Moreover, issues like birth control or labor pain is viewed as a curse of God. Often, nursing professionals or care providers are perturbed, to choose the appropriate care needs based on cultural and religious beliefs of either the patient or her family members (Ardafiyo & Schandorf, 1994). The situation becomes complex when such patients are admitted, to received westernized care based on evidence based practice guidelines (Ardafiyo & Schandorf, 1994).
These approaches and guidelines often contradict the traditional care philosophies, and oriental practice guidelines (Berg et al., 2010). The patients are struck between cultural background and scientific knowledge. Apart from patients, the care providers are also apprehensive, regarding the adherence of a patient to the prescribed treatment guidelines (Berg et al., 2010). Hence, providing care to such group of individuals is challenging.
Purpose of the Study
The present study would try to explore the prevalence of such cultural and religious beliefs in Ghanaian-women admitted for childbirth in different care set-ups in the United States of America. Such belief systems would be explored in their family members also. This would help in assessing the cultural and religious beliefs that are prioritized, in the background US culture. The study would next try to extrapolate the key determinants, which drive their cultural beliefs. Further, the study would try to investigate the factors that influence compliance to the prescribed treatment guidelines (Andrews & Boyle, 2002).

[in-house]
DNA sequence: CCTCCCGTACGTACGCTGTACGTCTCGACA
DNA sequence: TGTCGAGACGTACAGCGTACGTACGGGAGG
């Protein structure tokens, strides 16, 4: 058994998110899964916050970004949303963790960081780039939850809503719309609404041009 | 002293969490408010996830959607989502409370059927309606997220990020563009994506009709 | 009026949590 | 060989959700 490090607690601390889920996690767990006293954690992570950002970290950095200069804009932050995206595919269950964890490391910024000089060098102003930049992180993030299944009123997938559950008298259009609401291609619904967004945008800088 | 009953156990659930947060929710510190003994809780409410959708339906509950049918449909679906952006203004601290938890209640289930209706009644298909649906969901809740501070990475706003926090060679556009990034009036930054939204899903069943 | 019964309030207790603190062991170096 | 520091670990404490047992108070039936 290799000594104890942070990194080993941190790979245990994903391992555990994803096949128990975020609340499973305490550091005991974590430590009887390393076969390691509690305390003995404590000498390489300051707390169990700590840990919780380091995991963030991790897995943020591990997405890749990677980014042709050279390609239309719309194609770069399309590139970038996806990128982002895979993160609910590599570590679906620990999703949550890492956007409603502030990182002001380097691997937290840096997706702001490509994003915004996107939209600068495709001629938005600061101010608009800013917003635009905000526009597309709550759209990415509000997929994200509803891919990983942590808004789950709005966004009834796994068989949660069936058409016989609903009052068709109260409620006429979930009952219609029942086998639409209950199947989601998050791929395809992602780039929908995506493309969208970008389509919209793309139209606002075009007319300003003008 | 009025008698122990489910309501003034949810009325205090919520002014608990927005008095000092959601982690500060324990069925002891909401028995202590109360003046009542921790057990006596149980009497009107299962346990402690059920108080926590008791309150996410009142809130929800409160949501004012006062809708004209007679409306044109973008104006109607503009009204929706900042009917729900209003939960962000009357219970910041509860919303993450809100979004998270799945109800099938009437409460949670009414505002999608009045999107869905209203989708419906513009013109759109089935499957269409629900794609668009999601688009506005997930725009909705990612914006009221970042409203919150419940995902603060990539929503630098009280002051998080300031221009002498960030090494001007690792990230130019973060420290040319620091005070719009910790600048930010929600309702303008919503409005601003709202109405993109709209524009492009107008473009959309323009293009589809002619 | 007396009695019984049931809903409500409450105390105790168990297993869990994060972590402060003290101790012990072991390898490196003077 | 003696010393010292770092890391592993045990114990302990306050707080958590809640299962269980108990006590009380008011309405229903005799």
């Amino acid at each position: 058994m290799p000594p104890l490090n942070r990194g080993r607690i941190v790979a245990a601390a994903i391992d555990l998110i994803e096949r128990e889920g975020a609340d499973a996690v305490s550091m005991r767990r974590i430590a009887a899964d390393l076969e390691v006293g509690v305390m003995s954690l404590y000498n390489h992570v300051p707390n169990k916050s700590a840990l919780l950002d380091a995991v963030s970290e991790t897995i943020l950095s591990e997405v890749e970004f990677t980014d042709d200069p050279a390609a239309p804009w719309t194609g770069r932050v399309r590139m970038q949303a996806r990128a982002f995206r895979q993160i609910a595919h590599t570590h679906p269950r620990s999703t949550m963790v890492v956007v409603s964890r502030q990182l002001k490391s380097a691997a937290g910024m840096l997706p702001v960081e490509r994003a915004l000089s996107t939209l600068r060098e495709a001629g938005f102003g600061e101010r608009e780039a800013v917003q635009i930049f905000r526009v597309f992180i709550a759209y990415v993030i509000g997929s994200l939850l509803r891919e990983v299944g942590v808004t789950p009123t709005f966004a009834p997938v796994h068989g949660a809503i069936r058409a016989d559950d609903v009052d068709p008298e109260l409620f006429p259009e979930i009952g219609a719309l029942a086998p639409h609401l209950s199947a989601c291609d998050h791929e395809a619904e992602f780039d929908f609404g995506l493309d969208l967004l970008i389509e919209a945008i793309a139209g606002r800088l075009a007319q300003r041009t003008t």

The experiential thoughts would be assessed based on cultural aspects, to understand, how such individuals cope with those thoughts. Moreover, the study will evaluate the health conditions and mortality rates in both women and children after they are discharged from care settings.
Scope of the Study
The study would be useful both from the perspectives of patient and from their family members. More importantly, the study would provide nurses and other allied healthcare professionals to recognize the values, practiced in different ethnic settings about childbirth experiences. This would help in inculcating a patient-centric care approach that may enhance adherence to treatment guidelines (Benbow & Maresh, 1998). Such information would be helpful in devising a care plan based on medical, cultural and religious aspects (Shambley-Ebron & Boyle, 2004). The study might provide newer avenues, to ensure health of prospective mothers and their children who are strongly driven by traditional beliefs and culture.